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Topics: sales tips, selling tips, sales process, sales technique, sales tip, selling technique

Sales Tips: Who's Driving the Bus?

Posted by Jill Perez on Jun 25, 2015 10:20:00 PM

Sales Tips: Who's Driving the Bus?

By John Holland, Chief Content Officer, CustomerCentric Selling® - The Sales Training Company

Image courtesy of Serge Bertasius Photography at FreeDigitalPhotos.net

driving-the-busIt is astounding to see how often the phrase “changes in buying behavior” is invoked in articles about selling. In my mind, vendors that for decades have clung to traditional sales and marketing approaches have made some flawed decisions in reacting to perceived buying behavior.

B2C buying has served as the canary in the coal mine for B2B buying. Many approaches apply but I believe a line has to be drawn in the sand. For complex B2B offerings costing more than $50,000 (a figure I’ve arbitrarily chosen) the landscape should be considerably different because there are many people involved in what becomes a committee decision.

The deluge of inbound website activity has left vendors little choice but to make some changes. The biggest confusion that I see is that inbound visitors have been viewed and therefore treated as though they are buyers. People have seen studies over the last 5 years that show increasingly higher percentages of buying activities are completed before salespeople are involved. While true in many cases, I don’t think this data is accurate for B2B transactions over $50K.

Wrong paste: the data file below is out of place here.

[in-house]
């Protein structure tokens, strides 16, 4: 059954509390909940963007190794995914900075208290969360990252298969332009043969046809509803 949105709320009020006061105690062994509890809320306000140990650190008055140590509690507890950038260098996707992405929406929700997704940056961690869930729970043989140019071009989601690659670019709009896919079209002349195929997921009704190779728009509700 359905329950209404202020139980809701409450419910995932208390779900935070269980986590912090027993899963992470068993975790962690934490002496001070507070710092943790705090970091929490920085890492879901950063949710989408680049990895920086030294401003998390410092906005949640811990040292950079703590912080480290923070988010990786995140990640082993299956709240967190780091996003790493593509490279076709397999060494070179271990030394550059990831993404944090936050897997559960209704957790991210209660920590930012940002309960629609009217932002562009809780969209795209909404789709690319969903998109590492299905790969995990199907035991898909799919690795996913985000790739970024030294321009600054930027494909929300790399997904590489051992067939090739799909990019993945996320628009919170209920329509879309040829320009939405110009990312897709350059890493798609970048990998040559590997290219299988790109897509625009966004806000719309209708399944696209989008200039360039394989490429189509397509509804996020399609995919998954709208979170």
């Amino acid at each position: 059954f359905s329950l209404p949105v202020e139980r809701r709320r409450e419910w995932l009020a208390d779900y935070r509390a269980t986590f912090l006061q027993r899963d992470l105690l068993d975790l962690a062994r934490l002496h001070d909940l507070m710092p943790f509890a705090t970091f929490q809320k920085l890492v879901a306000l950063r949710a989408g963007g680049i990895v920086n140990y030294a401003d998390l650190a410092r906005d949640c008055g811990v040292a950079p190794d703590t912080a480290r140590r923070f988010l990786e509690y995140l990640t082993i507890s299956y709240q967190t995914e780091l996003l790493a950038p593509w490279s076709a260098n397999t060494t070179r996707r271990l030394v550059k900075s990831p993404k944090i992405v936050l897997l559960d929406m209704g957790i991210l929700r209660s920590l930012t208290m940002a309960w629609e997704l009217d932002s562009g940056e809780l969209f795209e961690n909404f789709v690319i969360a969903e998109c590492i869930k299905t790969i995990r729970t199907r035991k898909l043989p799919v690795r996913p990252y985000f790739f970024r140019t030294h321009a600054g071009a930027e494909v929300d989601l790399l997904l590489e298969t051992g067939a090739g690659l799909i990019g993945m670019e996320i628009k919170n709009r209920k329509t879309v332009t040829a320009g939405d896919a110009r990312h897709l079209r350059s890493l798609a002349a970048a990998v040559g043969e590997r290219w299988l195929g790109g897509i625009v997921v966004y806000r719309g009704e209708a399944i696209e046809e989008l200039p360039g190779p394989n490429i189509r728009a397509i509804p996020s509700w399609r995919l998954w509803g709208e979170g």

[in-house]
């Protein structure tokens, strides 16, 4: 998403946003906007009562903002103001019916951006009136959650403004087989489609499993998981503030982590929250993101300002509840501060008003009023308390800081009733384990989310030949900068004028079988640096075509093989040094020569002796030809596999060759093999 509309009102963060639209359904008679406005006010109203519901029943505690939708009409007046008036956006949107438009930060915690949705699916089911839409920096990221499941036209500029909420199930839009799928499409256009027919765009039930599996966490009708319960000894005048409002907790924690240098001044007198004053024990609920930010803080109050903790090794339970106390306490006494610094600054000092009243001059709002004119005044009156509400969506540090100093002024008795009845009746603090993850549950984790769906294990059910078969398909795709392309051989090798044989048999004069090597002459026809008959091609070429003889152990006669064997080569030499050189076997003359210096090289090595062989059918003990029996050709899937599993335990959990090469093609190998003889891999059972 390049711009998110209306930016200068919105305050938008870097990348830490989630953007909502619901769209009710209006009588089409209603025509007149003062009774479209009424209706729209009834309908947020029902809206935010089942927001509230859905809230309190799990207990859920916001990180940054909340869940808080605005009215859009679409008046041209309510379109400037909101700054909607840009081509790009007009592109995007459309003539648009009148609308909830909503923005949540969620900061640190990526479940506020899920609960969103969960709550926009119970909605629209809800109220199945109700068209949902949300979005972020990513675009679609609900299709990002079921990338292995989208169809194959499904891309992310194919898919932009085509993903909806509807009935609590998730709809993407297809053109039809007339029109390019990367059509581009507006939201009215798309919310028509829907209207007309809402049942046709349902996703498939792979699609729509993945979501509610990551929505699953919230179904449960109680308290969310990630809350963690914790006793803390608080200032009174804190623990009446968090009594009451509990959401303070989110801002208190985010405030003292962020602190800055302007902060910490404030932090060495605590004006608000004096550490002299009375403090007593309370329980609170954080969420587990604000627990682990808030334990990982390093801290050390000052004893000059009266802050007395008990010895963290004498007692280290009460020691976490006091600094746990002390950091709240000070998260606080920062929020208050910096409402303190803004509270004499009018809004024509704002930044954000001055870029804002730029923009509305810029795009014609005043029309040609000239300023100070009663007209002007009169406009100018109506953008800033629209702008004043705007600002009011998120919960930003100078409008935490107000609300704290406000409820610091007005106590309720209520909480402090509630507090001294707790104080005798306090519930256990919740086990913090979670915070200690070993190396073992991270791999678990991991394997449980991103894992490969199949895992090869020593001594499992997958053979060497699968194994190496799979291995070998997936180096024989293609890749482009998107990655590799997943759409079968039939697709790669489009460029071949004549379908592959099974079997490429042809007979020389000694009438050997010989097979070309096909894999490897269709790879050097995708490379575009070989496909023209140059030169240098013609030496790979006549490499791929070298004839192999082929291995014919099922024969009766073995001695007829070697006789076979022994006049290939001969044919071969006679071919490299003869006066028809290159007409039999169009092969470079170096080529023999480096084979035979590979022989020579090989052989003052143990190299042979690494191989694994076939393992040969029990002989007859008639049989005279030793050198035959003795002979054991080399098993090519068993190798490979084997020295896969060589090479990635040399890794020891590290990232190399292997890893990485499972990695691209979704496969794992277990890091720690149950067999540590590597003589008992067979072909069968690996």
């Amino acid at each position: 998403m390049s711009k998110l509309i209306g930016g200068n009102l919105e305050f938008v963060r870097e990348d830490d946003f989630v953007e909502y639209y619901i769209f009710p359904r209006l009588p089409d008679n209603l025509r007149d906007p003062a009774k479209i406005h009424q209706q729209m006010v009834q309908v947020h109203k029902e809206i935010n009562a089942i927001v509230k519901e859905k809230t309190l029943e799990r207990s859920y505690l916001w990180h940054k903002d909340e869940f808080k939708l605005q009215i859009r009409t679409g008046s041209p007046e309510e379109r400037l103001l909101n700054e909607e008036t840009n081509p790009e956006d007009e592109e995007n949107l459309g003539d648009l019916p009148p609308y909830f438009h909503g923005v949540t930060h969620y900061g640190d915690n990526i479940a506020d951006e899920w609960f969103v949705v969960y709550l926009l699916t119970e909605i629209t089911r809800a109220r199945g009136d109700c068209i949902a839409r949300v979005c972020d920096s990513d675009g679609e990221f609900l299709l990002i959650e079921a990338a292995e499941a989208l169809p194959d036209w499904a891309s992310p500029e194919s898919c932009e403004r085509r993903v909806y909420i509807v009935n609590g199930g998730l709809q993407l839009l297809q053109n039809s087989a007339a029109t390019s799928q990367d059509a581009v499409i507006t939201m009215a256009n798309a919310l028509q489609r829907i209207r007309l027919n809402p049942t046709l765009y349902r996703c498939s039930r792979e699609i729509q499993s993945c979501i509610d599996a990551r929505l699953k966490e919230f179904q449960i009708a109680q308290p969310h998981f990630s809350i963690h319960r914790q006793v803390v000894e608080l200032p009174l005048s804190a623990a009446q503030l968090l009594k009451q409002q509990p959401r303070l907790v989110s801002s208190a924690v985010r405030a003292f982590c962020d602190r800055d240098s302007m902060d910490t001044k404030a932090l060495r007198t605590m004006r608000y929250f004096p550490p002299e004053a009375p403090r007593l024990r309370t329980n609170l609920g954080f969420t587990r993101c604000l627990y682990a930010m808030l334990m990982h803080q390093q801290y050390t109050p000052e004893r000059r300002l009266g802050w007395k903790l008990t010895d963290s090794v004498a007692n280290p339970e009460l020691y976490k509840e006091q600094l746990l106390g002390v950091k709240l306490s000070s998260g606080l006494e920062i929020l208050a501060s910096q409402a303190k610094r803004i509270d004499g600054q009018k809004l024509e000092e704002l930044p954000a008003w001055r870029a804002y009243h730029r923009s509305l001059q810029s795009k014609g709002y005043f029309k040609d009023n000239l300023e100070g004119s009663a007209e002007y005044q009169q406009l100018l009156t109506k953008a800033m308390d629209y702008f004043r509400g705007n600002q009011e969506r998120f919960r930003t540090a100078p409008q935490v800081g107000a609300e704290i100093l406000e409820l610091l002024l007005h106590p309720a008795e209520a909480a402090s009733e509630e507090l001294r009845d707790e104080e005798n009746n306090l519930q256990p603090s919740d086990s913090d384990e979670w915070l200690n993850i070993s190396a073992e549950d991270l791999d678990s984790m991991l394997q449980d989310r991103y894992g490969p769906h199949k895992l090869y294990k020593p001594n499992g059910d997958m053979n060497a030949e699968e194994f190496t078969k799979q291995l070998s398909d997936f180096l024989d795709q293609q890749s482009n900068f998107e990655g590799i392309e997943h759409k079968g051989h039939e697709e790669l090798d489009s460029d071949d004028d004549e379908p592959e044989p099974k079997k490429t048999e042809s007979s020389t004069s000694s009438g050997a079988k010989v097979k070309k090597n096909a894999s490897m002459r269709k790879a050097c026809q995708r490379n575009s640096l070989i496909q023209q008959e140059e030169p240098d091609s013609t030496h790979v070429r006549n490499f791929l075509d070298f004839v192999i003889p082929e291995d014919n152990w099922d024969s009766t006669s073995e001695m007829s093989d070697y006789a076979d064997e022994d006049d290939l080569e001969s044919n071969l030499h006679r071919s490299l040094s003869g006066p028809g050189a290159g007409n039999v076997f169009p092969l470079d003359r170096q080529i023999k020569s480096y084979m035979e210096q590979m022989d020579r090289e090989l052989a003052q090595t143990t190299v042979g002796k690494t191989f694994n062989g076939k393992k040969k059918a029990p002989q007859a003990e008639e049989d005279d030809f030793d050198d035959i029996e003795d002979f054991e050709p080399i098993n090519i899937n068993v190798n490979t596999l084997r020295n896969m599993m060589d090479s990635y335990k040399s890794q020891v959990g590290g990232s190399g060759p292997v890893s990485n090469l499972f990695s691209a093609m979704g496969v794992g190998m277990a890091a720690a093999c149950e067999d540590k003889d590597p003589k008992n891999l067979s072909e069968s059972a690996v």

I can accept that up to 80% of product/offering evaluations can be completed without seller involvement, but there are many buying activities that need to be completed before enterprise purchases can be made. The questions become:

  • Who does most of the work in evaluating offerings? I believe the answer is researchers who are not buyers. When you step back, you realize that grading of website activities (#visits; duration of visits; pages views; time spend on pages; webinar sign ups/attendance; etc.) likely means that low to mid level staff are the only people that will score high enough activity levels to be considered “qualified.”